> describing the growth and reach of all Wikimedia communities, across
> languages and projects, putting multi-lingualism and smaller
> communities at the very center of his attention. He coined metrics
> such as "active editors" that defined the benchmark for volunteers,
> the Wikimedia Foundation, and the academic community to understand
> some of the growing pains and editor retention issues <
> https://web.archive.org/web/20110608214507/http://infodisiac.com/blog/
> 2009/12/new-editors-are-joining-english-wikipedia-in-droves/
> >
> the movement has faced. He created countless reports—that predate by
> nearly a decade modern visualizations of online attention—to
> understand what Wikipedia traffic means in the context of current
> events like elections <
> https://web.archive.org/web/20160405055621/http://infodisiac.com/blog/
> 2008/09/sarah-palin/
> >
> or public health crises
> <
> https://web.archive.org/web/20090708011216/http://infodisiac.com/blog/
> 2009/05/h1n1-flu-or-new-flu-or/
> >.
> He has created countless
> <https://twitter.com/Infodisiac/status/1039244151953543169>
> visualizations <
> https://blog.wikimedia.org/2017/10/27/new-interactive-visualization-wi
> kipedia/
> >
> that show the enormous gaps in local language content and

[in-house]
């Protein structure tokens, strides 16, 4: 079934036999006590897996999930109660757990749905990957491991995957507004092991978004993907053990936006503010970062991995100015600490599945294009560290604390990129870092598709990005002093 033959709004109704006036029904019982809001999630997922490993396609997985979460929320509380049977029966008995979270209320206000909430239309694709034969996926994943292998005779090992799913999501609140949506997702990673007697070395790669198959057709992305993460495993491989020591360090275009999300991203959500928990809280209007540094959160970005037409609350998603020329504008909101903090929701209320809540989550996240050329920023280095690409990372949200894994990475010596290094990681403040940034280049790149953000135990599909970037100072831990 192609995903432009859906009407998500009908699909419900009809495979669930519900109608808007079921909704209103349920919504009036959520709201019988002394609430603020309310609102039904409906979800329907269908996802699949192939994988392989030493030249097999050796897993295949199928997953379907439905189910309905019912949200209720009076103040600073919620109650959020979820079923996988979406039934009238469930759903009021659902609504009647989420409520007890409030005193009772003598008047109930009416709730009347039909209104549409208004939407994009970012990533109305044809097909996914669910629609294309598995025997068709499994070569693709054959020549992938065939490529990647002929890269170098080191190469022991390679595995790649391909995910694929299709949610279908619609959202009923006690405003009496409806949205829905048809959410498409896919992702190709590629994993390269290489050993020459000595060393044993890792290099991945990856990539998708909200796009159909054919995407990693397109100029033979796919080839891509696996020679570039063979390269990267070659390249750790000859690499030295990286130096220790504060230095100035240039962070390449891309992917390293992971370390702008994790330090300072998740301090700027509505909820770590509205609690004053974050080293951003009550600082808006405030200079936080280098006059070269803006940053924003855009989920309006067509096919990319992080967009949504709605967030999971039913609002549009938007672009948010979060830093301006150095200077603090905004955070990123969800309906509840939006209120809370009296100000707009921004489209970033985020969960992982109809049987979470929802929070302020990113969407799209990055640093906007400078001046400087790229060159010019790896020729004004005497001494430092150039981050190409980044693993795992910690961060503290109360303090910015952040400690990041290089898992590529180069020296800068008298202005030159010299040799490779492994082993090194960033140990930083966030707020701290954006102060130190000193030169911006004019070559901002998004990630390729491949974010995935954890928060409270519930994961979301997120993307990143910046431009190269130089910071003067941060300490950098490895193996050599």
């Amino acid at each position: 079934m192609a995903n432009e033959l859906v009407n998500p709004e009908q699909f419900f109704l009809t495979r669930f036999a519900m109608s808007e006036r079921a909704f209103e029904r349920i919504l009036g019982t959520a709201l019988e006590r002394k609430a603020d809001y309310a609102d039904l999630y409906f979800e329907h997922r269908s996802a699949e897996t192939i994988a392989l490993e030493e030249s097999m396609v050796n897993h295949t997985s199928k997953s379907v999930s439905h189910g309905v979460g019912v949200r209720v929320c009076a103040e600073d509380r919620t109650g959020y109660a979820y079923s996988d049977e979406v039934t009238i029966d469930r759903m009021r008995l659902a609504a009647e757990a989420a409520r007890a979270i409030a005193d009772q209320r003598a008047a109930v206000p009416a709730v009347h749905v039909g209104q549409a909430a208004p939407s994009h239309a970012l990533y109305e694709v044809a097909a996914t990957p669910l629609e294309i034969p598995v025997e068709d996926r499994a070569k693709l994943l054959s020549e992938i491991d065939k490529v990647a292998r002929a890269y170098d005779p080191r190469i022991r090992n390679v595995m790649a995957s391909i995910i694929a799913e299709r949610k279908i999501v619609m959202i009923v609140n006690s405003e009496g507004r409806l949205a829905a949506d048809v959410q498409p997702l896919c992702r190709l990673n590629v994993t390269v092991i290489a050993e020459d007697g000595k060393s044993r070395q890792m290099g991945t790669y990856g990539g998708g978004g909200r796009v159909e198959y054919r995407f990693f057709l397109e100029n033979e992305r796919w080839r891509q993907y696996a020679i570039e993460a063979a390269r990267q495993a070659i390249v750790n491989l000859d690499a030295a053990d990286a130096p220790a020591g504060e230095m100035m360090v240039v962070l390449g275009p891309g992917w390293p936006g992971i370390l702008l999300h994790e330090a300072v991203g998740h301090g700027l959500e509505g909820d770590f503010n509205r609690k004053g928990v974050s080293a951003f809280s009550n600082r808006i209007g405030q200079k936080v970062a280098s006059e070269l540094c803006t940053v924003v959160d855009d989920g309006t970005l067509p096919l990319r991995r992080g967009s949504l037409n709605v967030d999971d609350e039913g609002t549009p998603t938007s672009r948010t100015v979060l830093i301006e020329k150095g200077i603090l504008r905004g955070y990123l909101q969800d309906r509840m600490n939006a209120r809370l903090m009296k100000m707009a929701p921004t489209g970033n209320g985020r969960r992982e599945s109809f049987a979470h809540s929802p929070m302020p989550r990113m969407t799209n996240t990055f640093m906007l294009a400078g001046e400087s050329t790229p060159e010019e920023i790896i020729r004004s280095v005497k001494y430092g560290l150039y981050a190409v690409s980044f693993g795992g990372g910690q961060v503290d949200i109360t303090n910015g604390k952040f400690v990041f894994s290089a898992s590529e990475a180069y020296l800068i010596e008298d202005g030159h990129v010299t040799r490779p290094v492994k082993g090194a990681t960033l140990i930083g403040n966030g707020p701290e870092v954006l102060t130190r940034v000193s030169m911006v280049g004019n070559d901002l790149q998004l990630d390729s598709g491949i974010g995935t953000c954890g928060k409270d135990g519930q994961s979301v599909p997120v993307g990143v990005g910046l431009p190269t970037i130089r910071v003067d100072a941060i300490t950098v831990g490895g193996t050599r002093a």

> representation that, as a movement, we face in our efforts to build an
> encyclopedia for and about everyone. He has also made extensive use of
> pie charts <
> https://web.archive.org/web/20141222073751/http://infodisiac.com/blog/
> wp-content/uploads/2008/10/piechartscorrected.png
> >,
> which—as friends—we are ready to turn a blind eye towards.
>
> Most importantly, the data Erik has brougth to life has been cited
> over
> 1,000 times
> <
> https://scholar.google.com/scholar?hl=en&as_sdt=0%2C5&q=stats.wikimedi
> a.org
> >
> in the scholarly literature. If we gave credit to open data creators
> in the same way as we credit authors of scholarly papers, Erik would
> be one of the most influential authors in the field, and I don't think
> it is much of a stretch to say that the massive trove of data and
> metrics Erik has made available had a direct causal role in the birth
> and growth of the academic field of Wikimedia research, and more
> broadly, scholarship of online collaboration.
>
> Like I said this morning, Erik -- you have been not only an invaluable
> colleague and a steward for the movement, but also a very decent human
> being, and I am grateful we shared some of this journey together.
>
> Please join me in celebrating Erik on his well-deserved retirement,
> read his statement <http://infodisiac.com/back_to_volunteer_mode.htm>
> to learn what he's planning to do next, or check this lovely portrait
> <https://www.wired.com/2013/12/erik-zachte-wikistats/> Wired published
> a while back about "the Stats Master Making Sense of Wikipedia's
> Massive Data Trove".
>
> Dario
>
>
> --
> *Dario Taraborelli  *Director, Head of Research, Wikimedia Foundation
> research.wikimedia.org • nitens.org • @readermeter
> <http://twitter.com/readermeter>